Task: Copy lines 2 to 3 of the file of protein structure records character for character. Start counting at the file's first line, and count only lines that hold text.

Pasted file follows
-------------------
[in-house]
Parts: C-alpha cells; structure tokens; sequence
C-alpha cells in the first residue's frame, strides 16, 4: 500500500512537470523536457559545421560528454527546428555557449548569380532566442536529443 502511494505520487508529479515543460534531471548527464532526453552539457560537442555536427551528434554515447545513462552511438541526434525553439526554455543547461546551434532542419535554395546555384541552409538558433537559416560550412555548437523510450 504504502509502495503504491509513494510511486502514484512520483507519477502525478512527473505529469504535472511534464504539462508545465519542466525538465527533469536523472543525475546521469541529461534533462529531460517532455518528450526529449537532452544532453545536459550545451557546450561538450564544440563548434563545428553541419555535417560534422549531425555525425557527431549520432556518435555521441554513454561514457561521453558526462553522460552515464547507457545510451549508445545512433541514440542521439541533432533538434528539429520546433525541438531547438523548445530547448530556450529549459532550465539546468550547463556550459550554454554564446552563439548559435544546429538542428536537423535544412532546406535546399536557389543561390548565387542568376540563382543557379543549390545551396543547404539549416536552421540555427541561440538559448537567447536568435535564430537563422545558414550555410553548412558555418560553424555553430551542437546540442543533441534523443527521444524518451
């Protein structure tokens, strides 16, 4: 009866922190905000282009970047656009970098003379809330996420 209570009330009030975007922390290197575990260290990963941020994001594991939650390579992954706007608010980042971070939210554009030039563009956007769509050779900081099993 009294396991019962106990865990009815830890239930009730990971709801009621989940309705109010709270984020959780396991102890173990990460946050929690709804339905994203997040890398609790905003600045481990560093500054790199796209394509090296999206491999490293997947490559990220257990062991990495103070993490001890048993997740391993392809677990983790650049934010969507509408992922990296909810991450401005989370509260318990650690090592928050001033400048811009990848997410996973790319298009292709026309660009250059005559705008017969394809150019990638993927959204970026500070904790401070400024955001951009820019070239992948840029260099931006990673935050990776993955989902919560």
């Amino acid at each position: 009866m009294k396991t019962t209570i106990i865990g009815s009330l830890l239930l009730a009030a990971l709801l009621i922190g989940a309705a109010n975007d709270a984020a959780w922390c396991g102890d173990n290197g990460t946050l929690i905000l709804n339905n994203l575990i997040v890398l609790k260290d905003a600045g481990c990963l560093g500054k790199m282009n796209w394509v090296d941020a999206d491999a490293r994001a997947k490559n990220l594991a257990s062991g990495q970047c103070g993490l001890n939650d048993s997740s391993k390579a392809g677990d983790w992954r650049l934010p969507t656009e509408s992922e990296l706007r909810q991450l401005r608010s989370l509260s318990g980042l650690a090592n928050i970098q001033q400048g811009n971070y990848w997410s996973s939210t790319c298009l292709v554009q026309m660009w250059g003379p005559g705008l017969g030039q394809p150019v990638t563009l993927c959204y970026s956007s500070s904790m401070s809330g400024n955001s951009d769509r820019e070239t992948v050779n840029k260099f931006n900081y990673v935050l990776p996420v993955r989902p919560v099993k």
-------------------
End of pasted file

Parts: C-alpha cells; structure tokens; sequence
C-alpha cells in the first residue's frame, strides 16, 4: 500500500512537470523536457559545421560528454527546428555557449548569380532566442536529443 502511494505520487508529479515543460534531471548527464532526453552539457560537442555536427551528434554515447545513462552511438541526434525553439526554455543547461546551434532542419535554395546555384541552409538558433537559416560550412555548437523510450 504504502509502495503504491509513494510511486502514484512520483507519477502525478512527473505529469504535472511534464504539462508545465519542466525538465527533469536523472543525475546521469541529461534533462529531460517532455518528450526529449537532452544532453545536459550545451557546450561538450564544440563548434563545428553541419555535417560534422549531425555525425557527431549520432556518435555521441554513454561514457561521453558526462553522460552515464547507457545510451549508445545512433541514440542521439541533432533538434528539429520546433525541438531547438523548445530547448530556450529549459532550465539546468550547463556550459550554454554564446552563439548559435544546429538542428536537423535544412532546406535546399536557389543561390548565387542568376540563382543557379543549390545551396543547404539549416536552421540555427541561440538559448537567447536568435535564430537563422545558414550555410553548412558555418560553424555553430551542437546540442543533441534523443527521444524518451